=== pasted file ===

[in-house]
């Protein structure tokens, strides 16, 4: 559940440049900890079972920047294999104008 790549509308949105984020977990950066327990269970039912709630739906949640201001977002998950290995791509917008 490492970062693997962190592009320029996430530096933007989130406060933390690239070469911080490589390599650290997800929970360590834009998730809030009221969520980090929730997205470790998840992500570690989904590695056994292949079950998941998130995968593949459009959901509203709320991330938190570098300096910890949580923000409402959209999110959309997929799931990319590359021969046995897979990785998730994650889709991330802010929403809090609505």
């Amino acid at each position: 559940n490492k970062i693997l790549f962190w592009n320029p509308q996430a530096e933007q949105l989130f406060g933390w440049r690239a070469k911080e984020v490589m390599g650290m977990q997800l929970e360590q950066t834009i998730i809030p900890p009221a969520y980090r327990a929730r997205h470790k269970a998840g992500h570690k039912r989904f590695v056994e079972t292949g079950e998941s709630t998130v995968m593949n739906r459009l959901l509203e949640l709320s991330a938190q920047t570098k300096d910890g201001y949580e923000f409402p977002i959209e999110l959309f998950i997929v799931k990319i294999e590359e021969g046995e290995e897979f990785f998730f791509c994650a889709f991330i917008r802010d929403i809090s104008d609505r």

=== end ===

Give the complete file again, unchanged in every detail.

[in-house]
């Protein structure tokens, strides 16, 4: 559940440049900890079972920047294999104008 790549509308949105984020977990950066327990269970039912709630739906949640201001977002998950290995791509917008 490492970062693997962190592009320029996430530096933007989130406060933390690239070469911080490589390599650290997800929970360590834009998730809030009221969520980090929730997205470790998840992500570690989904590695056994292949079950998941998130995968593949459009959901509203709320991330938190570098300096910890949580923000409402959209999110959309997929799931990319590359021969046995897979990785998730994650889709991330802010929403809090609505």
């Amino acid at each position: 559940n490492k970062i693997l790549f962190w592009n320029p509308q996430a530096e933007q949105l989130f406060g933390w440049r690239a070469k911080e984020v490589m390599g650290m977990q997800l929970e360590q950066t834009i998730i809030p900890p009221a969520y980090r327990a929730r997205h470790k269970a998840g992500h570690k039912r989904f590695v056994e079972t292949g079950e998941s709630t998130v995968m593949n739906r459009l959901l509203e949640l709320s991330a938190q920047t570098k300096d910890g201001y949580e923000f409402p977002i959209e999110l959309f998950i997929v799931k990319i294999e590359e021969g046995e290995e897979f990785f998730f791509c994650a889709f991330i917008r802010d929403i809090s104008d609505r």